Guide To Different IoT Connectivity Solutions

IoT Connectivity Solutions.

Although the term ‘Internet of Things’ or IoT can be used to refer to many different things, it is mainly about connecting different computing devices to each other via the internet.

Thus, connectivity remains a big focus in any IoT deployments. With the advancements in IoT, a larger amount of data is being transported every minute and even every second, and at the same time, more IoT devices are now deployed in remote areas. Thus, now there are more demands for better connectivity options with more range, more bandwidth, and yet with as little power consumption as possible.

This is why more and more IoT connectivity options are being invented, and choosing between the different IoT connectivity options is always a major challenge in IoT deployment with all the different options available.

Three Main Factors Commanding IoT Connectivity Options

As briefly discussed above, the most ideal IoT connectivity solution must:

  1. Offer high bandwidth: can transmit and receive the highest volume of data as possible at any given time.

  2. Has high coverage range: ideally, should allow two different IoT devices located thousands of miles away in different countries to be connected to the same network.

  3. Has low power consumption: since most IoT devices rely on battery power, then the connectivity solution must consume as little power as possible.

Obviously, such a perfect IoT connectivity option doesn’t exist, and so when choosing between different options, it’s about which of the three factors you’d be willing to sacrifice.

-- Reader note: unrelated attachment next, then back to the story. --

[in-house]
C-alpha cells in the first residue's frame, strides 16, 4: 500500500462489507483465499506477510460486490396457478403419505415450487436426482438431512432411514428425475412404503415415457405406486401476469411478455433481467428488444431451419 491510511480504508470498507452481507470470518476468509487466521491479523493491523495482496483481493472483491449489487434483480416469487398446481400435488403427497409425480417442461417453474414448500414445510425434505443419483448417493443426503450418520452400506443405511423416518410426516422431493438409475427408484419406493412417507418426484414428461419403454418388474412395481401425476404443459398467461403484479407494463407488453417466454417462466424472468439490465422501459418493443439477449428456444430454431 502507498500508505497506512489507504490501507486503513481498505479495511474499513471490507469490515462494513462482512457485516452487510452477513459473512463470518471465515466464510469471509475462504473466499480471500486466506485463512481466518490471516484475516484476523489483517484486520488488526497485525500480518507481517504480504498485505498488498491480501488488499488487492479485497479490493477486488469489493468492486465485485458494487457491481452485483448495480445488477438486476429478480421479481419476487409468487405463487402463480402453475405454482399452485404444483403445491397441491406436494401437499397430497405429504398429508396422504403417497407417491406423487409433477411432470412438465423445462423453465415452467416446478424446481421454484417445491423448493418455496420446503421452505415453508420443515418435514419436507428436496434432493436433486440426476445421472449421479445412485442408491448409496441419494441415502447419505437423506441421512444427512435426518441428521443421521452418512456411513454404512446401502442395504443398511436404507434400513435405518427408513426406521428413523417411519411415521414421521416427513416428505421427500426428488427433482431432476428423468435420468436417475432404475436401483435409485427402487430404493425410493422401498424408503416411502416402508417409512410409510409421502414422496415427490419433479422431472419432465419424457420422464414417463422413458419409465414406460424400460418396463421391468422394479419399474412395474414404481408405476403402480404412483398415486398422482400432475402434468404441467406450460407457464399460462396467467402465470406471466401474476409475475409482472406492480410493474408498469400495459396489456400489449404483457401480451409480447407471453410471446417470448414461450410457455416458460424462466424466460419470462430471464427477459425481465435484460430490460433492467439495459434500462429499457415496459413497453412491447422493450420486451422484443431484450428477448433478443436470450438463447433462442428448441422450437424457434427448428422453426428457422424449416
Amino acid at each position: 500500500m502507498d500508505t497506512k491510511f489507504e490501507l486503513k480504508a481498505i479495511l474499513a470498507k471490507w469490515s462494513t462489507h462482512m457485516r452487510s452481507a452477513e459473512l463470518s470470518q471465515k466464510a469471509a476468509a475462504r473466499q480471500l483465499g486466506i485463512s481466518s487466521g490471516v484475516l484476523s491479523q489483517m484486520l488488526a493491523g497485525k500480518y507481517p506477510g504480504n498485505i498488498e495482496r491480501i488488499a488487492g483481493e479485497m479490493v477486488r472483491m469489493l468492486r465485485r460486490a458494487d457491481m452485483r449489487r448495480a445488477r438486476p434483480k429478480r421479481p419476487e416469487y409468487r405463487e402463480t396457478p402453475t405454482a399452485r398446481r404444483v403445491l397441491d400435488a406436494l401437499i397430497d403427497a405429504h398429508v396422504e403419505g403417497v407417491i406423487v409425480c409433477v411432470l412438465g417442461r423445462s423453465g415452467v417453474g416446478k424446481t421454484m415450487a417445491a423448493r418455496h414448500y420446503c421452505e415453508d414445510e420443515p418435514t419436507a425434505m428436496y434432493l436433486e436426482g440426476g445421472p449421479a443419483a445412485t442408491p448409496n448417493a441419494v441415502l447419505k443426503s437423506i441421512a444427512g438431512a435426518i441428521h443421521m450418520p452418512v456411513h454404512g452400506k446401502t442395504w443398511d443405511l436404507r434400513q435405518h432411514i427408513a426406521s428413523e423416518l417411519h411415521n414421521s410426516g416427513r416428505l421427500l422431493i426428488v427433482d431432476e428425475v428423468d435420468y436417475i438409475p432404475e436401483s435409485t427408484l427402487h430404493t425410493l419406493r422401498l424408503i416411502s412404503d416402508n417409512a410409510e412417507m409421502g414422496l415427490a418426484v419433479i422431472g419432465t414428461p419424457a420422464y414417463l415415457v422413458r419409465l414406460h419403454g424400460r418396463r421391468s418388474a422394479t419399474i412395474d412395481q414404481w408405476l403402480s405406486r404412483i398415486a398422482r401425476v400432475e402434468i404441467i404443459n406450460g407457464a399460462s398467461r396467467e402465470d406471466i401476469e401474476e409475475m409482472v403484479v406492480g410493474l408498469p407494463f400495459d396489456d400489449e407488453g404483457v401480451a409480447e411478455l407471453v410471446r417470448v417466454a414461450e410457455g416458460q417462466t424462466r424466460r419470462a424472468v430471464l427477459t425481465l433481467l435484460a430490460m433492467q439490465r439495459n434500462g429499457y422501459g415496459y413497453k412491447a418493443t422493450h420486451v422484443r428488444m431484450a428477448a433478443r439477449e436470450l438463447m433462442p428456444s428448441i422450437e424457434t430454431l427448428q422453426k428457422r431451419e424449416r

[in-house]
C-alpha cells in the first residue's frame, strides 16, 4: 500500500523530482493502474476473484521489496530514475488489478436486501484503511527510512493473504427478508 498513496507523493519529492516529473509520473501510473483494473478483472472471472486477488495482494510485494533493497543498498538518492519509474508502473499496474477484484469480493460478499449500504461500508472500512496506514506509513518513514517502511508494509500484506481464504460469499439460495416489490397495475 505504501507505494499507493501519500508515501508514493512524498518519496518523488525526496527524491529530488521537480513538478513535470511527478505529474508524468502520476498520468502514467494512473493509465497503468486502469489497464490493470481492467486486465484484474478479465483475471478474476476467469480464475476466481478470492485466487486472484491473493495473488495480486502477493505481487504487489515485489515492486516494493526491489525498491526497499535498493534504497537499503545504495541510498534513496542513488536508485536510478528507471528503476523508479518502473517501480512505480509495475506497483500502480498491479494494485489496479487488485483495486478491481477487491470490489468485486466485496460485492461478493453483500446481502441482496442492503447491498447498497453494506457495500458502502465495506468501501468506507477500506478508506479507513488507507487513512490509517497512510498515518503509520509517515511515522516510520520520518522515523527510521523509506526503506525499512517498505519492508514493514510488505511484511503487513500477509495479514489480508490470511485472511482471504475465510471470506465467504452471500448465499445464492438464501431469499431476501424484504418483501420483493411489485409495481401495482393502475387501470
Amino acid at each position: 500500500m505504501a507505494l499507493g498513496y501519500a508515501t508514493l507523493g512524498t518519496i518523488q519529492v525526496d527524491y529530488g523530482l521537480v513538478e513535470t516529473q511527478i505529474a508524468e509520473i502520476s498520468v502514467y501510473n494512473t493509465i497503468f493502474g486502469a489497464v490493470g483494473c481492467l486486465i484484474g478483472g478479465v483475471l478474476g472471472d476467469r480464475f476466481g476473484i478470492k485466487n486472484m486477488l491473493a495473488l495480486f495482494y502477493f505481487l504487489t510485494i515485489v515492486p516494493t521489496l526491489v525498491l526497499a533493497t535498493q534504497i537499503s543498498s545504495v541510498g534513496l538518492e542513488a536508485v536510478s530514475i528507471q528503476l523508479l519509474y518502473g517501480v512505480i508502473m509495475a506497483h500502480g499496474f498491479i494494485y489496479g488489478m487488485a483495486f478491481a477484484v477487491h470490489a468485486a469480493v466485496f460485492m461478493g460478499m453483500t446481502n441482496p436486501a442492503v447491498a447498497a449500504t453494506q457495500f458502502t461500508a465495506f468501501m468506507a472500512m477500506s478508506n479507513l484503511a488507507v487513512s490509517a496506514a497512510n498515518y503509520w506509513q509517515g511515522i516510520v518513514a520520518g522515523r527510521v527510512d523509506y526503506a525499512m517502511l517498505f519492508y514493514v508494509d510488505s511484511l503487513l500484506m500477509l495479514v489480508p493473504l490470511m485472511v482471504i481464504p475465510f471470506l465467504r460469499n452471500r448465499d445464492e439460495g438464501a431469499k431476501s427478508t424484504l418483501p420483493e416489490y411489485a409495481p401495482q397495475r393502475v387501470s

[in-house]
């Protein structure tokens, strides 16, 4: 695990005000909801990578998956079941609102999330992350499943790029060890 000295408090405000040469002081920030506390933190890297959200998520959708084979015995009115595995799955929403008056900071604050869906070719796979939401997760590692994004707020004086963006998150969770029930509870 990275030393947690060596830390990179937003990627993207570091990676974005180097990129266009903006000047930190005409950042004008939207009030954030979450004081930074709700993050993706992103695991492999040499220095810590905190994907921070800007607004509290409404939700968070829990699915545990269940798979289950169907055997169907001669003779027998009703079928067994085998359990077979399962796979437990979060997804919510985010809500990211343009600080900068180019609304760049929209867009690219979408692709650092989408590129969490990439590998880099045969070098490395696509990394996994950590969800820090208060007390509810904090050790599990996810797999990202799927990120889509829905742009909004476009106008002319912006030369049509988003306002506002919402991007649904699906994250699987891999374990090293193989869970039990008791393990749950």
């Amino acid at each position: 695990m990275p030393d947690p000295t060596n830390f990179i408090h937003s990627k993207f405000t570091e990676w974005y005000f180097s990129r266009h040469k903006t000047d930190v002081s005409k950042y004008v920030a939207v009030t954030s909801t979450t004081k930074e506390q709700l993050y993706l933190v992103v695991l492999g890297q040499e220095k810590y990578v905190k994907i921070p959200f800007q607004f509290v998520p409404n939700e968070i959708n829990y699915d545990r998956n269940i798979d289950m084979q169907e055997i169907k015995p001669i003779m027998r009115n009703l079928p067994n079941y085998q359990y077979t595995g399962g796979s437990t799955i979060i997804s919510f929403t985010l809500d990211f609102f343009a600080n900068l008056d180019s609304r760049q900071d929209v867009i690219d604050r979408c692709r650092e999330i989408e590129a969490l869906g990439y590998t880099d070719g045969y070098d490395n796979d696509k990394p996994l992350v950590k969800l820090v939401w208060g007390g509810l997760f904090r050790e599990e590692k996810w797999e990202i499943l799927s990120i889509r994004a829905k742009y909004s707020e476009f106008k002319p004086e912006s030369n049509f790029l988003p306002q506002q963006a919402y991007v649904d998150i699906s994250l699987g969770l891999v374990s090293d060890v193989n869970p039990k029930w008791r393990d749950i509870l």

With that being said, let’s discuss the common IoT connectivity options and their ‘sacrifices’.

1. Cellular IoT

Overview: long range, high bandwidth, high power consumption.

Cellular connectivity remains one of the most popular connectivity options in IoT, especially for large-scale IoT deployments. Cellular connectivity is currently one of the two sole options (besides satellite) that allow international and global-scale IoT installation. Useful, for example, in automated vehicles and sensors in vehicles that move between borders.

There are various network providers offering specialized IoT data plans with regional, international, and global IoT connectivity. Truphone for Things, for example, offers regional and global data plans with coverage in 100+ countries.

Cellular IoT connectivity offers very long range and high bandwidth, but the major downside is that it consumes a lot of battery power. 4G LTE, 3G, and the newer 5G connectivities are the standard cellular connectivity options, but there are also specialized protocols developed solely for IoT like Cat M (LTE M) and NB-IoT (NarrowBand IoT).

2. Wi-Fi

Overview: short range, high bandwidth, low to medium power consumption.

Wi-Fi is also a common connectivity option most of us are familiar with. It’s widely available and very reliable with high bandwidth.

A key characteristic of Wi-Fi is that it offers lower power consumption than cellular connectivity, at the expense of range. That is, it can only be used in a fairly short range, making it especially popular in smart home and smart office IoT implementations.

3. Bluetooth

Overview: short range, medium bandwidth, low power consumption.